Regular Facebook use could contribute to depressive symptoms, according to the results of one recent study. Continue reading
In a landmark experiment in 1935, John Ridley Stroop demonstrated a cognitive effect which has fascinated psychologists for centuries. In the first of a series of experiments reported in his dissertation, Stroop asked participants to read the names of a list of colour words (e.g. blue, red, etc) under two conditions. In the first condition, participants were asked to read words that were printed in black ink whereas in the other condition they were expected to read words which were printed in ink colours that did not match the color names. For example, the word blue may have been printed in red ink (i.e. blue – in this case, the correct answer would have been blue). In this experiment, Stroop found that there was no significant difference in performance between the two conditions. Continue reading
While depression and aggression affect both males and females, gender differences in each of these conditions have frequently been noted in the literature. As it relates to depression in particular, Piccinelli & Wilkinson (2000) mentioned that there is a female preponderance in the prevalence, incidence and morbidity risk of this disorder. Continue reading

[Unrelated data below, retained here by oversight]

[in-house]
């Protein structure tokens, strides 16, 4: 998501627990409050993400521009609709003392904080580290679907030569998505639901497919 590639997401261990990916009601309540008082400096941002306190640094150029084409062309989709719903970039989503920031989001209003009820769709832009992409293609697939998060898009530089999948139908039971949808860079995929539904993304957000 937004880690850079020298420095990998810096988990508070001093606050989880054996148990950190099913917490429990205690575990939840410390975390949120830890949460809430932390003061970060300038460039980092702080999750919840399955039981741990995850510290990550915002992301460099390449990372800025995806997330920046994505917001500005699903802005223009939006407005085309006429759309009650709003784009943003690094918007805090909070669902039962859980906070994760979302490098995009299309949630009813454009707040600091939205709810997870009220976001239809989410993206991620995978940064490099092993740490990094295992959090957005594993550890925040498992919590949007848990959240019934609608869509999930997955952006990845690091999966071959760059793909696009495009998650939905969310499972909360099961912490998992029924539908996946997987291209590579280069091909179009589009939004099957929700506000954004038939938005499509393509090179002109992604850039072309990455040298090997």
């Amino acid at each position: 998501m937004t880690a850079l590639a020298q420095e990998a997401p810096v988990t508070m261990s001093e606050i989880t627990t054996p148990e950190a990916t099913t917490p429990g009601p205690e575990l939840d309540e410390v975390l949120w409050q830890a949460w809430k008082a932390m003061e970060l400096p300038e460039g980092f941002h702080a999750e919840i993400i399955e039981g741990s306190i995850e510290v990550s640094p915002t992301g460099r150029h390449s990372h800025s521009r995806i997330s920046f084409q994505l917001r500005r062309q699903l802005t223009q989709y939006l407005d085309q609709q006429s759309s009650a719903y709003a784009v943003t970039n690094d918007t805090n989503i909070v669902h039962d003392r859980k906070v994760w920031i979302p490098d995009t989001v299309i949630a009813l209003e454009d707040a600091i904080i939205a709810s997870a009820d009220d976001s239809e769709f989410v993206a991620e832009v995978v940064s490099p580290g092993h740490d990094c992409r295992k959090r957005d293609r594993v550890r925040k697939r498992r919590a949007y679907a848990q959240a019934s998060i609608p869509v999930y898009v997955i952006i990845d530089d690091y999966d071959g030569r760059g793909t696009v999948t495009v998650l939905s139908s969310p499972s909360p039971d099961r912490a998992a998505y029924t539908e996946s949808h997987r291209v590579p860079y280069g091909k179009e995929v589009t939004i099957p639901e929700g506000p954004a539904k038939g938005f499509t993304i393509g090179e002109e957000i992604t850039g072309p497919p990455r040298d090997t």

Oh what changes the seasons bring!
From falling leaves to an icy sting
To a sudden shift in the songs we sing
We all know the common saying: “For everything there is a season.” A season to laugh, a season to cry… and apparently a season to listen to certain types of music. At least that’s what the findings of two studies conducted by Pettijohn, Williams and Carter (2010) seem to suggest. Both studies, conducted in the United States, were designed to examine how seasonal conditions influence music preferences in a sample of male and female college students. Continue reading